Not that I agree completely with what happened during the Islamic conquests, but this is completely bogus.
    Let's see what the early letters of the Muslims entailed:
    In your march be not hard on yourself or your army. Be not harsh with your men or your officers, whom you should consult in all matters. Be just and abjure evil and tyranny, for no nation which is unjust prospers or achieves victory over its enemies. When you meet the enemy turn not your back on him; for whoever turns his back, except to manoeuvre for battle or to regroup, earns the wrath of Allah. His abode shall be hell, and what a terrible place it is! And when you have won a victory over your enemies, don't kill women or children or the aged and do not slaughter beasts except for eating. And break not the pacts which you make. You will come upon a people who live like hermits in monasteries, believing that they have given up all for God. Let them be and destroy not their monasteries. And you will meet other people who are partisans of Satan and worshippers of the Cross, who shave the centre of their heads so that you can see the scalp. Assail them with your swords until they submit to Islam or pay the Jizya. I entrust you to the care of Allah.
    If their will was to completely destroy Christianity as you're claiming all of the populace would have been put to the sword in a blink of an eye.
    But on the contrary, the Christians were given compensations for the Umayyad mosque (being a basilica originally), the Mariamite Cathedral was reopened for instance. If the ultimate goal was to destroy Christians then why do Christians still exist in the Levant?

    Now let me ask you, Baalbek had the largest Syriac Orthodox population after Tur Abdin. What happened to them?
    Logically, a significant chunk of them must have converted to Islam or became Maronites or Greek Orthodox. Assuming this claim relates to the Islamic conquests era.
     
    X

    Xynus87

    New Member
    Lol. Sorry. I didn't mean you weren't saying that... I was just going over it.
    The Assassins were indeed Nizari Ismailis, but the Nusayris existed well before the Assassins. There shouldn't be a confusion between Nizari and Nusayri, as the latter comes as a description to the followers of Ibn Nusayr, a companion of Hasan al-'Askari, the 11th Imam for Twelvers.
     
    Myso

    Myso

    Active Member
    Orange Room Supporter
    The Assassins were indeed Nizari Ismailis, but the Nusayris existed well before the Assassins. There shouldn't be a confusion between Nizari and Nusayri, as the latter comes as a description to the followers of Ibn Nusayr, a companion of Hasan al-'Askari, the 11th Imam for Twelvers.

    It's really the same group. Those were just different descriptions of it.
    Both have same origin story. Founder was in prison and magically escaped.
    Both in the same area. Latkiah / coastal North Syria.
    And many other similarities.

    Refer to the book The Asian Mystery.
     
    NewLeb

    NewLeb

    Member
    Tyre was one of the most ancient and important Dioceses of the Christian Church. That's why when the barbaric Muslim invaders came they completely destroyed the city and genocided the Christian population and never allowed Christians to settle in great numbers again. The Muslim mission since the beginning was to destroy and occupy all important Christian cities. Antioch, Tyre, Dasmascus, Alexandria were the most affected places during the Arabian invasion, but Constantinople and Rome were the ultimate goal - to completely destroy Christianity.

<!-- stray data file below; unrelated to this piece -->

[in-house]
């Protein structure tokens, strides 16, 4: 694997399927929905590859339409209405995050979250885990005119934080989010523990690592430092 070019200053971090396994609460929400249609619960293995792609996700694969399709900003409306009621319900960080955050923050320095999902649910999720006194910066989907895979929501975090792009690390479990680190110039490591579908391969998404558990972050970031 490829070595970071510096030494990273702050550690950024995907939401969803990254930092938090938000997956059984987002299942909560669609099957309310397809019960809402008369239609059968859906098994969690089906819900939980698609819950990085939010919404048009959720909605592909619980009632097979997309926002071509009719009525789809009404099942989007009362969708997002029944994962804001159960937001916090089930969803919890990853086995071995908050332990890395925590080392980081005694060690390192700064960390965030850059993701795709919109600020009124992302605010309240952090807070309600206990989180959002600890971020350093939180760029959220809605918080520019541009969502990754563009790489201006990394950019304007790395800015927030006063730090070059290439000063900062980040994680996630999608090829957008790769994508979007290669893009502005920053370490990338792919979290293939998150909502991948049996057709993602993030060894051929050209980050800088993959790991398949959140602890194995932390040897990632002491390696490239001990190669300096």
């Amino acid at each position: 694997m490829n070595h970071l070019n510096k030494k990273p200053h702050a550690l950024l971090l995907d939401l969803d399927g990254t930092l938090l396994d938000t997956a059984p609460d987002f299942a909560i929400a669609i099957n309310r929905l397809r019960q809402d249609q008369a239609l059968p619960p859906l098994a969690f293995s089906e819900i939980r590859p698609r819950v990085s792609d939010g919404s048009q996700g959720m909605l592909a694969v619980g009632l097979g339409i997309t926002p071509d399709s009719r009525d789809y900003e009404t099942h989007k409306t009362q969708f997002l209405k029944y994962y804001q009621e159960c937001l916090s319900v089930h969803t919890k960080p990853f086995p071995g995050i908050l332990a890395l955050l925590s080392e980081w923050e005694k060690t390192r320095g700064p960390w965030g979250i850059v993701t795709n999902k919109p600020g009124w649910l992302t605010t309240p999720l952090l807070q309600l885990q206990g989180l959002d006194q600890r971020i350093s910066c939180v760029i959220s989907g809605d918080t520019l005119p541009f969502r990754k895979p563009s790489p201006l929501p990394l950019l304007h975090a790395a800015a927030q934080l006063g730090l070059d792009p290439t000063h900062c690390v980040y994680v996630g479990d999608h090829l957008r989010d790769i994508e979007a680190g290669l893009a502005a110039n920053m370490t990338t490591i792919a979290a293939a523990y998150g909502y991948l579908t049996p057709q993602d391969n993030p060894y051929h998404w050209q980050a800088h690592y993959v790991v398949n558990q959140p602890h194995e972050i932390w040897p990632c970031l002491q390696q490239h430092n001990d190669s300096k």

Now let me ask you, Baalbek had the largest Syriac Orthodox population after Tur Abdin. What happened to them?
    Lol, that’s what conquerers tend to do- conquer. You’re just butt-hurt that the Muslims did it so well.
     
    X

    Xynus87

    New Member
    That's not a very accurate way of reading history. The Nusayris still had a very divergent history, and even longer than that of the Assassins.
     
    Myso

    Myso

    Active Member
    Orange Room Supporter
    The biggest difference between Nusayris and Assassins is that Assassins believed God appeared among them per se. In their different caliphs. I think the main one was Caliph Sinan.

    While Nusayris had God appearing in Ali Ibn Abi Taleb and others before him. But don't comment much on God's "newer appearances". Even though the Nusayri cycles (in the form of a Trinity) are not said to have stopped.
     
    NewLeb

    NewLeb

    Member
    Not that I agree completely with what happened during the Islamic conquests, but this is completely bogus.
    Let's see what the early letters of the Muslims entailed:

    If their will was to completely destroy Christianity as you're claiming all of the populace would have been put to the sword in a blink of an eye.
    But on the contrary, the Christians were given compensations for the Umayyad mosque (being a basilica originally), the Mariamite Cathedral was reopened for instance. If the ultimate goal was to destroy Christians then why do Christians still exist in the Levant?


    Logically, a significant chunk of them must have converted to Islam or became Maronites or Greek Orthodox. Assuming this claim relates to the Islamic conquests era.
    Let’s not forget Jerusalem, and how Saladin spared Jewish and Christian lives when he took over the city. The crusader pigs did not do the same.
     
    Myso

    Myso

    Active Member
    Orange Room Supporter
    Also what's funny is that...

    Druze, Qarmatians, Nusayris, Assassins are all called Seveners.
    But not one group of them is a Sevener.
    Or gives any real importance to the Seven Imams.
    :D
     
    Ice Tea

    Ice Tea

    Active Member
    Lol, that’s what conquerers tend to do- conquer. You’re just butt-hurt that the Muslims did it so well.

    Well, then Muslims should stop saying Islam is a peaceful religion and admit it spread only due to violent wars and conquests, genocide and forced conversions.